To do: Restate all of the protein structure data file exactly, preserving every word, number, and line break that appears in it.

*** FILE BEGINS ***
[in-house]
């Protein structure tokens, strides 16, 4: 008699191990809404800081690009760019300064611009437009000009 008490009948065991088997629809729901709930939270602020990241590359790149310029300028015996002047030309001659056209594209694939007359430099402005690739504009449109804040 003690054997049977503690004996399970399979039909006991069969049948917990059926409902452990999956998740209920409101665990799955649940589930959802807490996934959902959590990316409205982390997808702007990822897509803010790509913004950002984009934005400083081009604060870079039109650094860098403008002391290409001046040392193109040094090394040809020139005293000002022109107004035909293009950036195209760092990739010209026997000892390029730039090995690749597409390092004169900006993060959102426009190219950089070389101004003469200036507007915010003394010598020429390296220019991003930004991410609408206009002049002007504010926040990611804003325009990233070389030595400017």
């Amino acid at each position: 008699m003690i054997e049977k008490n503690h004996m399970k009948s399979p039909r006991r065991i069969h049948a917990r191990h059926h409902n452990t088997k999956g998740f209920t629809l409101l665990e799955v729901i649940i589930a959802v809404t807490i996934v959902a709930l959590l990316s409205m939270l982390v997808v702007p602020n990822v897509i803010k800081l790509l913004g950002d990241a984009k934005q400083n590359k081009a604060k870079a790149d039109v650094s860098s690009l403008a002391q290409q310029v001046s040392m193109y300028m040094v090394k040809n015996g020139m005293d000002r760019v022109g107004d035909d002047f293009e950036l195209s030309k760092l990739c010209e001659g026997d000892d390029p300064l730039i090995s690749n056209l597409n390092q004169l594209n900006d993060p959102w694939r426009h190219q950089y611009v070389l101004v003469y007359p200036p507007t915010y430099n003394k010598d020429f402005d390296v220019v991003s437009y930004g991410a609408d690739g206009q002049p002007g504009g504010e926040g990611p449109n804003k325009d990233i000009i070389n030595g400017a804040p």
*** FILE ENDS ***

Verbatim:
[in-house]
């Protein structure tokens, strides 16, 4: 008699191990809404800081690009760019300064611009437009000009 008490009948065991088997629809729901709930939270602020990241590359790149310029300028015996002047030309001659056209594209694939007359430099402005690739504009449109804040 003690054997049977503690004996399970399979039909006991069969049948917990059926409902452990999956998740209920409101665990799955649940589930959802807490996934959902959590990316409205982390997808702007990822897509803010790509913004950002984009934005400083081009604060870079039109650094860098403008002391290409001046040392193109040094090394040809020139005293000002022109107004035909293009950036195209760092990739010209026997000892390029730039090995690749597409390092004169900006993060959102426009190219950089070389101004003469200036507007915010003394010598020429390296220019991003930004991410609408206009002049002007504010926040990611804003325009990233070389030595400017």
């Amino acid at each position: 008699m003690i054997e049977k008490n503690h004996m399970k009948s399979p039909r006991r065991i069969h049948a917990r191990h059926h409902n452990t088997k999956g998740f209920t629809l409101l665990e799955v729901i649940i589930a959802v809404t807490i996934v959902a709930l959590l990316s409205m939270l982390v997808v702007p602020n990822v897509i803010k800081l790509l913004g950002d990241a984009k934005q400083n590359k081009a604060k870079a790149d039109v650094s860098s690009l403008a002391q290409q310029v001046s040392m193109y300028m040094v090394k040809n015996g020139m005293d000002r760019v022109g107004d035909d002047f293009e950036l195209s030309k760092l990739c010209e001659g026997d000892d390029p300064l730039i090995s690749n056209l597409n390092q004169l594209n900006d993060p959102w694939r426009h190219q950089y611009v070389l101004v003469y007359p200036p507007t915010y430099n003394k010598d020429f402005d390296v220019v991003s437009y930004g991410a609408d690739g206009q002049p002007g504009g504010e926040g990611p449109n804003k325009d990233i000009i070389n030595g400017a804040p």